Marty pauses in the morning light. (Zion National Park, Utah)
In October 2015 my husband experienced a mini-stroke. We were traveling in our motorhome at the time, camped near Utah’s Capitol Reef National Park. While Marty’s 5-minute episode didn’t leave any outward signs of damage, we knew that inside, something was wrong. “You should consider adopting a plant-based diet,” his doctor said. We did. And the journey has reopened my love affair with plants.
Since I’m writing this at the cusp of a new year, I came up with a list of resolutions. They have a garden theme. Forgive me. I’ve written a weekly garden column for 20+ years. Now if you’re not a plant-hugger, don’t click away from this post, because what I have to say may improve–or even save–your life.
“If we don’t change our mind, we’ll never move our behind.” ~Dr. Terry Mason, Commissioner of the Chicago Department of Public Health. (A fabulous and inspirational speaker, Dr. Mason champions a holistic approach to health. Watch one of his presentations here).
Rake leaves as if you’re Dancing With the Plants. Or think of your shovel as your new dumbbell. What’s up with this? According to the CDC’s (Centers for Disease Control and Prevention) article, Gardening Health and Safety Tips, spending just 2.5 hours a week in a moderately intensive activity, such as gardening, can reduce your risk for obesity, high blood pressure, type 2 diabetes, osteoporosis, heart disease, stroke, colon cancer, and premature death. Got it?
Magic in a radish seedling.
Be a plant ambassador by introducing at least one person to gardening this year. Gardening does so much more than give us a workout that helps prevent disease. Read on…
Start more plants from seed. What can be more magical than planting a seed and watching the miracle of new life unfold? Just ask a child. Of course there are practical reasons: Saving money, having more varieties to choose from, getting a jump on the growing season. (My favorite seed catalogs for cool climate gardening include: Johnny’s Selected Seeds, Fedco, Territorial Seeds).
The other beauty about gardening… is that it can be done by people almost any age or ability. Similar to caring for a goldfish, caring for a plant can teach a young child responsibility (as well as a bit about science, nature, and nutrition, if the plant is also a food).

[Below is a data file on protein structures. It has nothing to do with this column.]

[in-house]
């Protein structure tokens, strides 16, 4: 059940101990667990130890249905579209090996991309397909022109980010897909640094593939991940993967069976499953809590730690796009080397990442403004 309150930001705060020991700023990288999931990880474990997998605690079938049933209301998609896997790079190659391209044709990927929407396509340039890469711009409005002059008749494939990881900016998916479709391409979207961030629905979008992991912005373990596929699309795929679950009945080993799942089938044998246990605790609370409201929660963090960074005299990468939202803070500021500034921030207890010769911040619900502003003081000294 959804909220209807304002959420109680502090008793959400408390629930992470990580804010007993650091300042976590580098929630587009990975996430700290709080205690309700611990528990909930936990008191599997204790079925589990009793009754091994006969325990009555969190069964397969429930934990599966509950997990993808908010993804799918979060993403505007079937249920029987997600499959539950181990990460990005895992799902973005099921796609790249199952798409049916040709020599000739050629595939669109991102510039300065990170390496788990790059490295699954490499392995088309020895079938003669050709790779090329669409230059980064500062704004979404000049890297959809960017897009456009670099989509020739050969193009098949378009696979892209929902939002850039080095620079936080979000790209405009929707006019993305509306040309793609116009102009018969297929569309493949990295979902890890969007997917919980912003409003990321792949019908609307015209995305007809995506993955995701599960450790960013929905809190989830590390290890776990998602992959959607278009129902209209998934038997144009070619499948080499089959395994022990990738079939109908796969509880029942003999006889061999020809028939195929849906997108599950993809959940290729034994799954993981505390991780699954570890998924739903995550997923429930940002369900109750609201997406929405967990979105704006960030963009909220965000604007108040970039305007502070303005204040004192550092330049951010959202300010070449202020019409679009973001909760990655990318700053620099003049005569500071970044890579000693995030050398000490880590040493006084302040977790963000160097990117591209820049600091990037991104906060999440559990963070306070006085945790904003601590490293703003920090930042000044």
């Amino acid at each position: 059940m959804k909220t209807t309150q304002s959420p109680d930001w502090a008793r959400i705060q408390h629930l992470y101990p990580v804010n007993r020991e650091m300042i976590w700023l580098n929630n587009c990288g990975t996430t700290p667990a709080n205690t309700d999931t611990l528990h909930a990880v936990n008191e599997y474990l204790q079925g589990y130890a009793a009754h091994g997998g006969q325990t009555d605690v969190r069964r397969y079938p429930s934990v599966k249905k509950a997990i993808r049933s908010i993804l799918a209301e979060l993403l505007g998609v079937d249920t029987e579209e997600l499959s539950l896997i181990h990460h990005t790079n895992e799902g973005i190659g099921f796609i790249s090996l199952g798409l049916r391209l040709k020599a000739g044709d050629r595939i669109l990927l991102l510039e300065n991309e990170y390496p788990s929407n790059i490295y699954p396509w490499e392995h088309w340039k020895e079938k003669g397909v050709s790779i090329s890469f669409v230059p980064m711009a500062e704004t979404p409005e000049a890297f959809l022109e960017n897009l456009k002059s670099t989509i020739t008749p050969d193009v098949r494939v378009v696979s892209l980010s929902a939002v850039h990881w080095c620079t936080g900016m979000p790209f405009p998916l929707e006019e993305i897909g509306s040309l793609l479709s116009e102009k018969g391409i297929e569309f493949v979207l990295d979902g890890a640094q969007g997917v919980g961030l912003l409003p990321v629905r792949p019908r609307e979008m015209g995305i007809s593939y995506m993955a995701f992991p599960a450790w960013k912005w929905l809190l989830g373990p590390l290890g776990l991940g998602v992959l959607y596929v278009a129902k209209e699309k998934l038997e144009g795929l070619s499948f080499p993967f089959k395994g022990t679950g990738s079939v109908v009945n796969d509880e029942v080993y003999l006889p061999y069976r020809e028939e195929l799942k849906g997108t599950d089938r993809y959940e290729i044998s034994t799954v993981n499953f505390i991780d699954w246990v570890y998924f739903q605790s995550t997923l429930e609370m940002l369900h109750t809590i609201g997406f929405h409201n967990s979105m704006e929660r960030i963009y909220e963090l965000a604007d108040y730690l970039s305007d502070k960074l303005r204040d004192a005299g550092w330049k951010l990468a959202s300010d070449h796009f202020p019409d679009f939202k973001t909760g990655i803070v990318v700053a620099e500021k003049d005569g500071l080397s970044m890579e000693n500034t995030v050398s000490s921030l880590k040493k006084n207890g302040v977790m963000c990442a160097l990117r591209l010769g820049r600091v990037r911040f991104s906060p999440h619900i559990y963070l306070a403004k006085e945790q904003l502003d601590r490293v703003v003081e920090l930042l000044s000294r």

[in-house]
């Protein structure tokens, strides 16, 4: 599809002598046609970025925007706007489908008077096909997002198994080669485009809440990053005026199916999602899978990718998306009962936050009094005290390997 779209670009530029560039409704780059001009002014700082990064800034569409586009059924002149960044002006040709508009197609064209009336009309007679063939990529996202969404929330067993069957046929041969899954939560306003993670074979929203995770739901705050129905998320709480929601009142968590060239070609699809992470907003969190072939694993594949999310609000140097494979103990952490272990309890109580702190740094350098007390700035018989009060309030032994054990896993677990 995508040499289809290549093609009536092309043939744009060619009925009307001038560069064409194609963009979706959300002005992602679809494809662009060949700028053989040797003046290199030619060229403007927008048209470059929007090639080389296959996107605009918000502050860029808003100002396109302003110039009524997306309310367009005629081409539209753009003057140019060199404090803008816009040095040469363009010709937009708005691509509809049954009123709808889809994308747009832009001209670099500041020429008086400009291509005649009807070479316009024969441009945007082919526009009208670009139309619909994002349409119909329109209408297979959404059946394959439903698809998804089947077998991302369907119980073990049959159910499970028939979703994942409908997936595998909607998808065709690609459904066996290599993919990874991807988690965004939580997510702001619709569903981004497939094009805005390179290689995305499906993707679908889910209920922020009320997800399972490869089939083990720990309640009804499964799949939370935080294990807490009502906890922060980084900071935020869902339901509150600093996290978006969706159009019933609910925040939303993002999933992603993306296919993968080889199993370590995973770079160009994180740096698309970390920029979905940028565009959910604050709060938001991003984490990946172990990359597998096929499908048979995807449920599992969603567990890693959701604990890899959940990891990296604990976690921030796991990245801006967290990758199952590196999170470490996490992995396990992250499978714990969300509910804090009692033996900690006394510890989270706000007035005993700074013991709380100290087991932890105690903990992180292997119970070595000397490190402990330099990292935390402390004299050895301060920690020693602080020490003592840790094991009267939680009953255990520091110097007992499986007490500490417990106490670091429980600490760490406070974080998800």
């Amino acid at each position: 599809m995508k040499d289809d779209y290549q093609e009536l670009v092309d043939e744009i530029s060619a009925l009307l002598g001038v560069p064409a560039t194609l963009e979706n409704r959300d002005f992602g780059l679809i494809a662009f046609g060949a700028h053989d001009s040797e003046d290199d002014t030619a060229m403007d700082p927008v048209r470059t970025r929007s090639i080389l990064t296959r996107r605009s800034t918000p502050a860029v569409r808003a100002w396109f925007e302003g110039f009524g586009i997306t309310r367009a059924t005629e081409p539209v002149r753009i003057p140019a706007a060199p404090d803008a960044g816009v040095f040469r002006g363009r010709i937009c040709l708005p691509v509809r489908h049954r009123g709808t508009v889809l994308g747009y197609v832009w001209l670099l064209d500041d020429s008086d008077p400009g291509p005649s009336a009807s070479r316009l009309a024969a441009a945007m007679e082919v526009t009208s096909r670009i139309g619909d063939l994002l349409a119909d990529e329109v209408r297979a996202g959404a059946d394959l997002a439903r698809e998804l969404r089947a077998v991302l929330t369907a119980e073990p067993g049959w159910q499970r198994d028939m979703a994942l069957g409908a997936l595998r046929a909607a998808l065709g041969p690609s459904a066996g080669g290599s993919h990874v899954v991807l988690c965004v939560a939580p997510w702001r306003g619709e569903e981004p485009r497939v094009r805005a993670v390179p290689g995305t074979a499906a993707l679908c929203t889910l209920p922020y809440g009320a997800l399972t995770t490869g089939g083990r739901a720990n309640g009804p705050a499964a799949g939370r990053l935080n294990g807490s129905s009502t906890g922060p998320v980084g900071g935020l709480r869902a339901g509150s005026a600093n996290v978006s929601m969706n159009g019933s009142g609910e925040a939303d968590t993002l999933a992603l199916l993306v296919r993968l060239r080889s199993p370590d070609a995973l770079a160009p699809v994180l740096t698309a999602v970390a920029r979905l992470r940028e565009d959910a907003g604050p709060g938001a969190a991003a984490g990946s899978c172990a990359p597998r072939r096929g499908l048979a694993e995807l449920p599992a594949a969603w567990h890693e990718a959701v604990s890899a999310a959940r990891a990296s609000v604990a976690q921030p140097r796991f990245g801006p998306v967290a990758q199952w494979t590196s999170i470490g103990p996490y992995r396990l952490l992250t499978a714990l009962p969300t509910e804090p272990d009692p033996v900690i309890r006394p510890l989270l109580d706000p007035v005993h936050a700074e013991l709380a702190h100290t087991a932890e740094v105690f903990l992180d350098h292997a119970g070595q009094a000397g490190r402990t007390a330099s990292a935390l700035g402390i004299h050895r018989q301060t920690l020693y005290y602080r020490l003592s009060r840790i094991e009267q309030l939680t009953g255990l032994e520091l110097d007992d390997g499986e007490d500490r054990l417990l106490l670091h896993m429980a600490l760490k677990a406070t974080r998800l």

~ From Physical and Mental Benefits of Gardening, Huffington Post
Bumblebee at work.
Please donate more vegetables to your local food bank. Or volunteer. Many food banks accept financial contributions and assistance in sorting, packaging, and distributing food.
Beautify the world with more flowers. Many crops, from almonds to zucchini, need pollinators to bear fruit. And it is scientifically proven that gardening lifts the spirit and wards off depression: it is difficult not to enjoy life when surrounded by flowers. When I was co-authoring Chicken Soup for the Gardener’s Soul, this theme came up time and time again in the thousands of stories submitted for the New York Times bestseller.
Enjoy more homegrown food. Nothing nourishes the body, tastebuds, and soul like tasty and healthy food that you grew yourself. Whether you add a new raised bed to grow vegetables, cultivate salad greens in a half whiskey barrel, or lease a community garden plot, resolve to enjoy a bigger harvest this year.
Employ more natural solutions to manage pests. Get to know the various pests that frequent your garden, then take steps to deflect problems before you support conglomerates like Monsanto by reaching for the toxic synthetic pesticides. Better to use earth-friendly products that are safe for people, pets, birds, and other creatures.
Having a little fun with broccoli and flowers
Build your plants’ defenses, and yours. (I’ll explain in a moment). Pests are more likely to attack weak plants. Sickly plants aren’t just the result of too much or too little water. Tests show that plants fed a high-nitrogen fertilizer such as Miracle Gro develop weak, juicy stems that attract more pests (aphids!) that plants raised using organic methods.